We didn't collect data on this, but we DID have some Jelly Belly "Bean Boozled" beans, which come in pairs that are identically colored but are good or horrible. On the most benign end, everyone agreed toothpaste was pleasant enough (arguably about the same as Berry Blue), and lawn clippings were fine too. I think skunk and barf generated the most awful faces, but rotten egg was apparently pretty epic too (I didn't try that, nor canned dog food which was reputedly bad but less than rotten egg). Stinky socks and booger were bad but tolerable, moldy cheese was quite accurate which some people didn't mind and others couldn't stand, and baby wipes were scarily dead-on.
This was another surprising one. Cheap old Liptons was ranked 1, followed by the Premium Liptons, followed by the theoretically “better” Irish tea (I forget the brand). I think plain Liptons was less tannic (albeit less flavorful) than Premium Liptons, and the Irish tea was clearly the most bitter. Even odder is that for both Irish and Premium Liptons, the “standard brew” (168F water in a cold vessel and squeezed teabags) was substantially more popular than the “British brew” (rapidly boiling oxygenated water in a hot vessel without squeezing teabags). While the British brew produced more flavor, and all teas were brewed for 3 minutes (not too long), it may be that drinking them without sugar or milk meant that weaker flavors were preferred overall.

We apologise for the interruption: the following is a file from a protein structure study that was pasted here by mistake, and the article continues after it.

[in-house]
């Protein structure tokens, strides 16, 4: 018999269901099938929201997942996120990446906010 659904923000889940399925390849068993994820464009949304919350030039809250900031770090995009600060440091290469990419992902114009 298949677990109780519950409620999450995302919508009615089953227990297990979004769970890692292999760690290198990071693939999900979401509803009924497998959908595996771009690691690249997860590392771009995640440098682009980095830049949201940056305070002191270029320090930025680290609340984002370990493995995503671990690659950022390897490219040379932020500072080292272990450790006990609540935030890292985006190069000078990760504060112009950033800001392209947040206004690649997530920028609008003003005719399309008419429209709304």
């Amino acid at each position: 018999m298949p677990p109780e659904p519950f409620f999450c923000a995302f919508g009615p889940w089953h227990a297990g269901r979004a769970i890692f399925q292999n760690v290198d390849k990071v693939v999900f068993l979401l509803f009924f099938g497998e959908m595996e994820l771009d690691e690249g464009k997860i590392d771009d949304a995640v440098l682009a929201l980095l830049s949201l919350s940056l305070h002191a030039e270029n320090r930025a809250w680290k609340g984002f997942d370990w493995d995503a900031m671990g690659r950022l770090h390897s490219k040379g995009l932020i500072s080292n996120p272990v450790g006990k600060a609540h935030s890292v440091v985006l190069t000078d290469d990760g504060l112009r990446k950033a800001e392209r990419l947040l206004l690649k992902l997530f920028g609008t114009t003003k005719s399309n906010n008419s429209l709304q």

Most people couldn’t tell the difference (or not a strong difference), and only 2 people successfully guessed the color of each (this was inevitably a single blind experiment with one person tasting with eyes closed and another person who knows the color passing them each type of chip). But there was a very weak preference for yellow (the most flavorful), then blue, then white corn.
We didn’t have actual Twizzlers, but Target beat out Lolli and Pops (despite costing 1/3 as much) mainly on texture (as the latter was very tough). Several people (but not all) preferred the Lolli and Pops flavor.
Vanilla Vegan Ice Cream
Trader Joe’s was a clear winner with all but 2 attendees preferring it strongly to So Delicious (described as having a more beany taste by several).
Vegan Cream Cheese (tasted with bagel segments)
Tofutti was a clear winner, with Follow Your Heart, Go Veggie, and Daiya basically in a 3-way tie, and the homemade cream cheese coming in last (it wasn’t bad, but was the least like cream cheese).
This was an upset, with Svedka (the middle of the road price-wise) a fairly clear favorite, and Aristocrat (as cheap as it gets) beating Russian Standard (the premium vodka) for 2nd place. Attendees were mostly polarized around whether Aristocrat or Russian Standard was the gross one.
A few things were interesting here. No one (except me) successfully guessed that one of the 5 red wines was a dyed Chardonnay (although some did describe it as minerally, sweet/sour, and oaky, and I knew one of them was a Chardonnay). The relatively fancy Napa Valley 2012 Yountville Cabernet Sauvignon was a clear winner, with the same wine heavily aerated (via a milk frother and a few hours of decanting, see picture below) in the #2 place but substantially less preferred. The Purple Moon shiraz was #3, then the dyed Chardonnay (which I have to say was truly dreadful wine), followed by Charles Shaw Shiraz (which was either a bad bottle, or several attendees had convinced themselves was good despite it being crappy wine). If you want to try dying wine, for this bottle I added 25 drops of red food dye, 2 of blue food dye, and 10 of black food dye. It looks pretty good in a clear glass, but brownish against a white background.